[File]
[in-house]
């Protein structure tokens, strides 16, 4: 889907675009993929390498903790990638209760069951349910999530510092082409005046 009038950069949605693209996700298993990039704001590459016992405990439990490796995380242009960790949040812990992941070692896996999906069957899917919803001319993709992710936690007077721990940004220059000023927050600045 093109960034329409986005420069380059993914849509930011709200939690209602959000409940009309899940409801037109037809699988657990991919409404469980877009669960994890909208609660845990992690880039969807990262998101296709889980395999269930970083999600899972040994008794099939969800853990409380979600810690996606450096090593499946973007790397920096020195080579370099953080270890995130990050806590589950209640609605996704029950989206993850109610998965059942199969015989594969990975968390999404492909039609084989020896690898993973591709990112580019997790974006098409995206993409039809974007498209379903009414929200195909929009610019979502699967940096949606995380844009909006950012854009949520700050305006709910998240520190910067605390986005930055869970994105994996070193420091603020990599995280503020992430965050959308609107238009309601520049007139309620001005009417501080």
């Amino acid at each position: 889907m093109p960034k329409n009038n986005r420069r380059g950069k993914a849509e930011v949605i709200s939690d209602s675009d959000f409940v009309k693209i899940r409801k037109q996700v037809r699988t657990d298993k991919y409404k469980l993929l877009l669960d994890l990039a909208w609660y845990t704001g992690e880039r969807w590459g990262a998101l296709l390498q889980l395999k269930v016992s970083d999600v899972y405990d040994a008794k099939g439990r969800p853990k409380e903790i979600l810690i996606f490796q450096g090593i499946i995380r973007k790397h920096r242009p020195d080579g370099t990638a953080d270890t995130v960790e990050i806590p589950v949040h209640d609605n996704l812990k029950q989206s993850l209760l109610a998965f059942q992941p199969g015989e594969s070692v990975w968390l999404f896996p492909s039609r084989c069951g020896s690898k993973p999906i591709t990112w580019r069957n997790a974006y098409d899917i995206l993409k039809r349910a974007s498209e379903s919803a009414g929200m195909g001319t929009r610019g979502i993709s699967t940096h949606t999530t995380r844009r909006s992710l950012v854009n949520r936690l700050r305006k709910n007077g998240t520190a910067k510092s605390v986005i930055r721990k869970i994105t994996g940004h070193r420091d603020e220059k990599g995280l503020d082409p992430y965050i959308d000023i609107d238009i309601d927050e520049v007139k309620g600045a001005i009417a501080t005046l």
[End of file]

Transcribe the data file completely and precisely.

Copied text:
[in-house]
């Protein structure tokens, strides 16, 4: 889907675009993929390498903790990638209760069951349910999530510092082409005046 009038950069949605693209996700298993990039704001590459016992405990439990490796995380242009960790949040812990992941070692896996999906069957899917919803001319993709992710936690007077721990940004220059000023927050600045 093109960034329409986005420069380059993914849509930011709200939690209602959000409940009309899940409801037109037809699988657990991919409404469980877009669960994890909208609660845990992690880039969807990262998101296709889980395999269930970083999600899972040994008794099939969800853990409380979600810690996606450096090593499946973007790397920096020195080579370099953080270890995130990050806590589950209640609605996704029950989206993850109610998965059942199969015989594969990975968390999404492909039609084989020896690898993973591709990112580019997790974006098409995206993409039809974007498209379903009414929200195909929009610019979502699967940096949606995380844009909006950012854009949520700050305006709910998240520190910067605390986005930055869970994105994996070193420091603020990599995280503020992430965050959308609107238009309601520049007139309620001005009417501080």
């Amino acid at each position: 889907m093109p960034k329409n009038n986005r420069r380059g950069k993914a849509e930011v949605i709200s939690d209602s675009d959000f409940v009309k693209i899940r409801k037109q996700v037809r699988t657990d298993k991919y409404k469980l993929l877009l669960d994890l990039a909208w609660y845990t704001g992690e880039r969807w590459g990262a998101l296709l390498q889980l395999k269930v016992s970083d999600v899972y405990d040994a008794k099939g439990r969800p853990k409380e903790i979600l810690i996606f490796q450096g090593i499946i995380r973007k790397h920096r242009p020195d080579g370099t990638a953080d270890t995130v960790e990050i806590p589950v949040h209640d609605n996704l812990k029950q989206s993850l209760l109610a998965f059942q992941p199969g015989e594969s070692v990975w968390l999404f896996p492909s039609r084989c069951g020896s690898k993973p999906i591709t990112w580019r069957n997790a974006y098409d899917i995206l993409k039809r349910a974007s498209e379903s919803a009414g929200m195909g001319t929009r610019g979502i993709s699967t940096h949606t999530t995380r844009r909006s992710l950012v854009n949520r936690l700050r305006k709910n007077g998240t520190a910067k510092s605390v986005i930055r721990k869970i994105t994996g940004h070193r420091d603020e220059k990599g995280l503020d082409p992430y965050i959308d000023i609107d238009i309601d927050e520049v007139k309620g600045a001005i009417a501080t005046l």